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Do Businesses in Virginia Have to Pay Income Tax for Crowdfunding Campaigns?

News, Offshore Account Update

Posted in on August 12, 2022

Crowdfunding platforms have become popular tools for businesses to launch new products and services. Using these platforms allows businesses to secure funding without going into debt or giving up shares to venture capitalists, and it allows them to promote their new offerings in ways not available through other means.

But, when using crowdfunding platforms, businesses need to be careful. Specifically, they need to be careful to ensure that they are meeting their federal income tax obligations. Crowdfunding for business purposes can trigger federal income tax liability, and businesses that fail to report their crowdfunding revenue can face substantial liability in the event of an IRS audit or business tax fraud investigation.

IRS: Business Revenue from Crowdfunding is Taxable Income

The IRS recently published a Tax Tip discussing the tax implications of crowdfunding. While the IRS notes that crowdfunding revenue may not be taxable “[i]f people donate to a crowdfunding campaign out of generosity and without expecting anything in return,” this generally isn’t the case with business crowdfunding endeavors. In fact, in most cases, the opposite is true: People contribute because they want to receive the benefits of their participation, whether in the form of getting their hands on a newly-developed product, gaining early access to a new content, or receiving any “gifts” the business may offer at various contribution tiers.

What if contributors truly are donating altruistically? As a practical matter, this isn’t likely to be the case. But, even if it is, the fact that the business offers rewards (or simply offers to deliver its new product or service when it is ready) is enough to trigger federal income tax liability. When businesses conduct crowdfunding campaigns for their own purposes, they should expect to pay income tax on all contributions they receive—whether styled as “donations,” “reservation fees” or otherwise.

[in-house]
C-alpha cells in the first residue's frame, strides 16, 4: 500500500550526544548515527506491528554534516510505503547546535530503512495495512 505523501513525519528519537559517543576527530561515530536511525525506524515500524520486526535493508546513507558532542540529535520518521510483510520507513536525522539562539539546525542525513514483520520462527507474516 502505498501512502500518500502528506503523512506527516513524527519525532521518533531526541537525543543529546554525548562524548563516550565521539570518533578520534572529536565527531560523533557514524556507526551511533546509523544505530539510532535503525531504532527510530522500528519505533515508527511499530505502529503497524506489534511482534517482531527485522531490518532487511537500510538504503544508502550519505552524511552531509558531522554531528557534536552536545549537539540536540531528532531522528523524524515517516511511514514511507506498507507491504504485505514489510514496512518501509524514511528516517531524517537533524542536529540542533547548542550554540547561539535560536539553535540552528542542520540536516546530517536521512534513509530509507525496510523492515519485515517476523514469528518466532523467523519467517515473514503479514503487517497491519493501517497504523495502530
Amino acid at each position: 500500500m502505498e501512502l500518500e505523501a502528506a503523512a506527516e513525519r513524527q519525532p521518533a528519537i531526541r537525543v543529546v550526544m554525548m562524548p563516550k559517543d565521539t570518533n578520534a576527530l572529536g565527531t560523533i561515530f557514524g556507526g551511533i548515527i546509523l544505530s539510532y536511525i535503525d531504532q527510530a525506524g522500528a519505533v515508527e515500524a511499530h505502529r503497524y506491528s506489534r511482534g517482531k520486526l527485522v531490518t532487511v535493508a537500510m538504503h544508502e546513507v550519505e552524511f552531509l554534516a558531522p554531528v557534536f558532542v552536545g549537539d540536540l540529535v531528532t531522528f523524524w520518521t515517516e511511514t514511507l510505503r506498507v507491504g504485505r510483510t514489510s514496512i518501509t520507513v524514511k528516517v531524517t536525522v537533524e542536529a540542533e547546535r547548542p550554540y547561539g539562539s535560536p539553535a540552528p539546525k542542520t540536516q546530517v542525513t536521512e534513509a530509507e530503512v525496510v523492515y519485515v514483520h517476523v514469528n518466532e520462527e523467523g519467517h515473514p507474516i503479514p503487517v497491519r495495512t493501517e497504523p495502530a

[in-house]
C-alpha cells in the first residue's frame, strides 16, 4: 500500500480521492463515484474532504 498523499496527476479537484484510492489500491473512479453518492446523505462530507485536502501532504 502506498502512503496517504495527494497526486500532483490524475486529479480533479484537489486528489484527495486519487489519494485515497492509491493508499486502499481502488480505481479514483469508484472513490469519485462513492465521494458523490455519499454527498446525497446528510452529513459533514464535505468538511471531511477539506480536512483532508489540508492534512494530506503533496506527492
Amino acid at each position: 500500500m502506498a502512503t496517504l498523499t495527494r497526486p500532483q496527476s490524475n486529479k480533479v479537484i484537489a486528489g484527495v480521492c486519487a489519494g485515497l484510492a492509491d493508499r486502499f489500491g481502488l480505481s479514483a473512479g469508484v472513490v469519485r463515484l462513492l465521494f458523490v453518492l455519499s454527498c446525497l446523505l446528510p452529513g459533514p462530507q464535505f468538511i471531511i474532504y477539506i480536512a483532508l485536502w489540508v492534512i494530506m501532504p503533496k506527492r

What Are the Risks of Failing to Report Crowdfunding Income to the IRS?

The risks of failing to report crowdfunding income are the same as the risks involved with failing to report any other business income to the IRS. The IRS is paying attention to startups and small businesses, and it has shown particular interest in crowdfunding in 2022 (prior to publishing its Tax Tip in August, the IRS released a Fact Sheet in March). If a business fails to report its crowdfunding income and pay all tax due, it can expect to face scrutiny, and it can expect this scrutiny to lead to liability for back taxes, interest and penalties.

Do you have questions or concerns about your business’s tax liability related to a crowdfunding campaign? If so, you should talk to a tax lawyer who can help you make informed decisions.

Request an Appointment with Tax Attorney Kevin E. Thorn in Virginia

Kevin E. Thorn, Managing Partner of Thorn Law Group, is a tax attorney who has over 20 years’ experience helping businesses deal with the IRS. If you have questions about crowdfunding, you can call 703-752-3752, email ket@thornlawgroup.com or contact us online to arrange a confidential consultation.

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